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Old 04-28-2015, 06:12 PM
workhorse workhorse is offline
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Join Date: Apr 2015
Location: Boston
Posts: 8
Default Re: new to striper fishing need some help

Originally Posted by ratskullz View Post
hi everyone im new here and was looking for some help on striper fishing from bank's of ct river, i have a 9 foot surf cast rod and plenty of other big rod's that i use for catfish wonder what lure's and technique's to use i have some 7 inch rapala's and some big buck tail's i pick'd up and allso have 10 inch slugo eel lure's my pole's have 25 pnd test . i live near the enfield rapid's and will be fishing in that area and allso at the tville boat launch
Hey Rat, so your gear setup should be fine to get you started. If you really start to get in to it, then you can worry about upgrades and all that but you will catch plenty of stripers with bucktails and plastic swimmers on a 9 ft rod. Especially early in the year.
If your just looking for some general advice, don't get too caught up with finding the deepest possible water or only targeting high tides. If you watch the boat guys, they usually aren't just working the middle of the channel, they are picking and popping around the shallows.
For surf fishing you can do a lot of damage with 1 oz or 1.5 oz bucktails in less than 12 feet of water. if you drag bottom every now and then, then your on the rite track. Bigger fish will usually be right on the floor. Day or night, plastic swimmers like bombers are another great option in the same scenario. I wouldn't get too concerned about lure colors, just use what you like til you find what works. Also for daytime fishing, spooks and pencils are a great choice. I love wood lures but I have had great days using zara spooks or cotton cordell pencils or other regular poppers. Really not much different than bass fishing as far as approach. My one suggestion tho, is swap out stock hooks and split rings with vmc hooks and 80 lb plus split rings.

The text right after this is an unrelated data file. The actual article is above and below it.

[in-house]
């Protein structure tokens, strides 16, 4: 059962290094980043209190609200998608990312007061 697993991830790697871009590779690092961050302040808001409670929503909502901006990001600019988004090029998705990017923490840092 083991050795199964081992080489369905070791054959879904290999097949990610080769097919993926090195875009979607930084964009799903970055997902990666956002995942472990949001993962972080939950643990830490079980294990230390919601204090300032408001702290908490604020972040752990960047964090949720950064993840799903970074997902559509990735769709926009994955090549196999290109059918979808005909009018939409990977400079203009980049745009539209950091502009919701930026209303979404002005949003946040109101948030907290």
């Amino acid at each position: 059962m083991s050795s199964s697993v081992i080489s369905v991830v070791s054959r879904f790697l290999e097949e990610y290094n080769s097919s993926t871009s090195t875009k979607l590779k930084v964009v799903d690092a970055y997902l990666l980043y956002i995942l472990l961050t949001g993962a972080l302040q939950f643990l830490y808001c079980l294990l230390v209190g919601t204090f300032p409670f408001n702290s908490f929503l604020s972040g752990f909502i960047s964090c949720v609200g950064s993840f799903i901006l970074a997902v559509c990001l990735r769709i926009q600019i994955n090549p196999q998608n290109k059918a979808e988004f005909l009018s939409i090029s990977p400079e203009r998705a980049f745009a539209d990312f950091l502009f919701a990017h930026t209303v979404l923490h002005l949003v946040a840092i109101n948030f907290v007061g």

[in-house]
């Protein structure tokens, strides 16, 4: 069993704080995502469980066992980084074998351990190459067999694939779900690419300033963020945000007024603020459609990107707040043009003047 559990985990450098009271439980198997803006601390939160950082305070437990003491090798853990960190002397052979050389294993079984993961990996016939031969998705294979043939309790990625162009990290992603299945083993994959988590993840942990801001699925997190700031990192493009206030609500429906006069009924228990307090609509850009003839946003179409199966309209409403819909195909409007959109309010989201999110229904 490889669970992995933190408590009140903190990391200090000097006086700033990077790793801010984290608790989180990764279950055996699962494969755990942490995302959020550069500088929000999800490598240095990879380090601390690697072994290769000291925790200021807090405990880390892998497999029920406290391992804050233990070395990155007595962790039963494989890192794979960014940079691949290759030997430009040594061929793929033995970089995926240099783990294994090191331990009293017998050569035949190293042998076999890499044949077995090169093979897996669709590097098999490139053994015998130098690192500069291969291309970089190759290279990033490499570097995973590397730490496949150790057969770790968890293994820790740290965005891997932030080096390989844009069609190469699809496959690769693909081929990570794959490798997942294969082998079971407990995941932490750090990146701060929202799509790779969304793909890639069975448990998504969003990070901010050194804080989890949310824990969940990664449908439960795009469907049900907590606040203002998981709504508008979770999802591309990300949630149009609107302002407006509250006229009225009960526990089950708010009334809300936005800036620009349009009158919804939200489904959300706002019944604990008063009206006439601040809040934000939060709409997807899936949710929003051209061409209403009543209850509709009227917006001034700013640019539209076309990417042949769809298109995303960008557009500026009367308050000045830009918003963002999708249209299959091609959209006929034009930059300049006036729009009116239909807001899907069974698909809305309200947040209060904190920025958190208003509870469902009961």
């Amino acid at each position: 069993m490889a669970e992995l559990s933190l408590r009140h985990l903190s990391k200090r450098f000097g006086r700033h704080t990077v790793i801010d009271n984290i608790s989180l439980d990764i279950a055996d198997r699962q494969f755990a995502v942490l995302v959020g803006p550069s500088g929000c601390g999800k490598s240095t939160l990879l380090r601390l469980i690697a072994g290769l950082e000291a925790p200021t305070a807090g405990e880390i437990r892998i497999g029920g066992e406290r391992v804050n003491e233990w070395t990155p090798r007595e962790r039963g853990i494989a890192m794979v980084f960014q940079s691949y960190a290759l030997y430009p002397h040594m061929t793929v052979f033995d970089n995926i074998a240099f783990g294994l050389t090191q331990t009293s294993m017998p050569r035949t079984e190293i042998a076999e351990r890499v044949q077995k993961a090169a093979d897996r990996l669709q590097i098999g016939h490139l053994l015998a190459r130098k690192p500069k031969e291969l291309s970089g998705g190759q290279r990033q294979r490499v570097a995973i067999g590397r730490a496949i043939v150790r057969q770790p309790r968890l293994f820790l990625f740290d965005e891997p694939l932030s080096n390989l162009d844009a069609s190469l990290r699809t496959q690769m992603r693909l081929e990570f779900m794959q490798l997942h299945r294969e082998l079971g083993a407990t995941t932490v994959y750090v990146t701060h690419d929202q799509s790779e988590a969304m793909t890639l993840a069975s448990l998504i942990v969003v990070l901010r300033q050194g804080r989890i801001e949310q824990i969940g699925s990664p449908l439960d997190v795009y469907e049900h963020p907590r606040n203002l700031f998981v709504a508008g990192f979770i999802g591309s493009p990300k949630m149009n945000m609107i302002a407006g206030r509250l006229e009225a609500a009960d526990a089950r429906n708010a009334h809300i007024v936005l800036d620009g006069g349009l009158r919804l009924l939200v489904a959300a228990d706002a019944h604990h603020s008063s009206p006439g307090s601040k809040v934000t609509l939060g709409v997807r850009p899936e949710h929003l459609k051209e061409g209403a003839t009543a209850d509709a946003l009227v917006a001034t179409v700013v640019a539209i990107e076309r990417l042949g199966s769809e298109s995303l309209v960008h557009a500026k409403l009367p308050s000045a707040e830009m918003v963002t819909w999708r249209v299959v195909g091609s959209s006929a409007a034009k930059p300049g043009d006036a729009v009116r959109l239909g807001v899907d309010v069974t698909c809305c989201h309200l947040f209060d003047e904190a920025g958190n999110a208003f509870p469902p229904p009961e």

The real truth is tho, there are so many variables to having success. The real key is fish every spot that looks promising in as many different situations as possible til you find a thread (e.g. high tide or low, incoming or outgoing, topwater or subsurface, day or night etc). Change lures frequently til you find one that works and as a general rule you don't want to retrieve a lure AGAINST the current. It might work once in a while but more often than not your lure will go untouched. Best of luck..... tight lines!
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